Groq’s Lightning Fast AI Chip Makes It a Key Rival to OpenAI in 2024

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In the world of large language models (LLMs), speed kills.

As the generative AI arms race wages on, California-based chip startup Qroq has rapidly been gaining traction for developing chips, known as language processing units (LPUs), that can run 10 times faster than traditional AI processing hardware.

Will Groq become a key enabler of AI model development in the future? Let’s see what it’s capable of today.

Key Takeaways

  • Groq is an AI startup developing language processing units that can run AI inference 10 times faster than GPUs.
  • Groq AI fits businesses that want to increase the speed of inference tasks while lowering their overall cost.
  • The high inference speeds make Groq a key competitor against OpenAI.

What is Groq & Why is Groq AI Important in 2024?

Groq is an AI chip founded in 2016 by CEO Johnathan Ross, which develops chips and an LPU inference engine designed to offer faster inference for generative AI models.

The inference engine acts as Groq AI’s chatbot interface, where users can enter prompts.

Before forming Groq, Ross worked as an engineer at Google. He helped the organization develop its popular tensor processing unit (TPU), an accelerator chip used to help train and run models.


Today, Groq AI is a key player in the generative AI market because its LPUs can run models up to 10 times faster than alternatives such as Nvidia’s GPUs or CPUs.

An image providing the overview of the Groq AI Chip
Groq AI Chip Overview. Source: BittWare

This means it might be an ultimate choice for enterprises that want to increase the speed of inference tasks while lowering their overall cost.

These capabilities will only improve in the future as more Groq news emerges.

The startup is currently valued at $1 billion and has raised $367 million to date.

Groq vs. OpenAI

The high inference speeds offered by Groq make it a key competitor against OpenAI.

While it doesn’t produce its own LLM, it offers an infrastructure that can accelerate the performance of other third-party models.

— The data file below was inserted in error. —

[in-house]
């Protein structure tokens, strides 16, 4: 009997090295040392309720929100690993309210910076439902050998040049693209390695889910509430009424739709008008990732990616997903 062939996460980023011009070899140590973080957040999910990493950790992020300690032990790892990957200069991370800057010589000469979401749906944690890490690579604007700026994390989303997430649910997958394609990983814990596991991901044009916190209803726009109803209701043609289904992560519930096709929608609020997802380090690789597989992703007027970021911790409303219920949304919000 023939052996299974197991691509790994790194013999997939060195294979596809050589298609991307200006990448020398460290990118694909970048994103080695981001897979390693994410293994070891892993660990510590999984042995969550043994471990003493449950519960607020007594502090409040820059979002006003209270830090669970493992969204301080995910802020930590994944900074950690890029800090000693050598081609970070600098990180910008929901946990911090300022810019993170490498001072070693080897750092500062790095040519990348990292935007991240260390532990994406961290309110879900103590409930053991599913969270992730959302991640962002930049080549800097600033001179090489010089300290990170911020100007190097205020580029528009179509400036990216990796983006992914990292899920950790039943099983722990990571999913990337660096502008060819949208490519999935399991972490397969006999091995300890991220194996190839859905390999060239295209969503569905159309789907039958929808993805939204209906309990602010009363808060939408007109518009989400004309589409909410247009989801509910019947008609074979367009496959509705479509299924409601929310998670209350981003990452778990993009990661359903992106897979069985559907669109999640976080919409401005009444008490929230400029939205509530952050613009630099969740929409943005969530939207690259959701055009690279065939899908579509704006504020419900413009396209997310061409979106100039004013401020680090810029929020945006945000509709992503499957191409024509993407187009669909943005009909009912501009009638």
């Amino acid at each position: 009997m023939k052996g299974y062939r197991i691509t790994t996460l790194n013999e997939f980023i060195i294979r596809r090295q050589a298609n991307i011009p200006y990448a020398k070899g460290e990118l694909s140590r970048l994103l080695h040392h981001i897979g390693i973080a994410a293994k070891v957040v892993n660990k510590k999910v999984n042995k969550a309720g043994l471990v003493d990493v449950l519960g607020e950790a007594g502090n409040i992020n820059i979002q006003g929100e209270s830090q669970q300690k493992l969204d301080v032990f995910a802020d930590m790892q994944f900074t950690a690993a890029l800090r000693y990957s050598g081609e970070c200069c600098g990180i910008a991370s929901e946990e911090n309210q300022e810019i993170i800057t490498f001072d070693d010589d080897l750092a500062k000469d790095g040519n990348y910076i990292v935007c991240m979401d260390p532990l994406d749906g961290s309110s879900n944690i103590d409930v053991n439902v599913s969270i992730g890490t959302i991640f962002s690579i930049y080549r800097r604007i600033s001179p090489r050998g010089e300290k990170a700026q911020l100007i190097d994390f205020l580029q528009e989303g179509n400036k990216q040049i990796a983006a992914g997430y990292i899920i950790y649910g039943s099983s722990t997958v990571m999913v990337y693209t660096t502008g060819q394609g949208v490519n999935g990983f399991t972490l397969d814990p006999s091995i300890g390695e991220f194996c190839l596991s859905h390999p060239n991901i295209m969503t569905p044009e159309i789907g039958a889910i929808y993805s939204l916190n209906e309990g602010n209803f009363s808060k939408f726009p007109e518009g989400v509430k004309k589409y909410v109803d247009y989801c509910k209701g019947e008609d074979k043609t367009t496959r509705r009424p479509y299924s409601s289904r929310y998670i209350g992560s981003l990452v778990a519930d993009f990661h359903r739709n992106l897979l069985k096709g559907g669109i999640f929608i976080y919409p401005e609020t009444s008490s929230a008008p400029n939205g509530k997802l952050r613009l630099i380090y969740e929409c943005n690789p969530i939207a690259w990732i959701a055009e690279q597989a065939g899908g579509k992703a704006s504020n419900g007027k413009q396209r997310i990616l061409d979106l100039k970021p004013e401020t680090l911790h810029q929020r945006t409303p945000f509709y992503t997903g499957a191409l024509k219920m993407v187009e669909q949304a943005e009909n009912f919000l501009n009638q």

The use of Groq and the higher compute capacity of its LPUs reduces the amount of time per word calculated. This means that text sequences can be created faster, and the overall cost of inference tasks is reduced.

For example, Groq can be combined with powerful open-source models like Llama 3 to offer responses that are on par with GPT-4 at extremely high speeds.

More specifically, Llama 3 paired with Groq reportedly achieved a throughput of 877 tokens per second on Llama 3 8B and 284 tokens per second on Llama 3 70B. In contrast, according to ArtificialAnalysis, GPT-4 has a throughput of 18.2 tokens per second.

In this sense, OpenAI’s slower inference speed may encourage organizations and developers to gravitate toward using Groq and its LPUs as a high-speed alternative.

Is It Cheap to Use Groq AI?

Using Groq is cost-effective when using language models, including Llama 3 (8B and 70B), Mixtral 8x7B SmoE, and Gemma 7B.

The pricing, according to Groq, is as follows:

Model Speed Price per 1 million tokens
Llama 3 70B (8K context length) ~280 tokens per second $0.59/$0.79
Mixtral 8x7B SMoE (32k context length) ~480 tokens per second $0.27/$0.27
Llama 3 8B ~870 tokens per second $0.05/$0.10
Gemma 7B (8K context length) ~820 tokens per second $0.10/$0.10

Artificial Analysis measured Groq’s Mixtral 8x7B Instruct API against other cloud-inference providers and found that it offered competitive pricing of $0.27 USD per 1 million tokens while offering significantly higher throughput than competitors such as Perplexity, DeepInfra, Lepton, Anyscale,, Fireworks, and Mistral.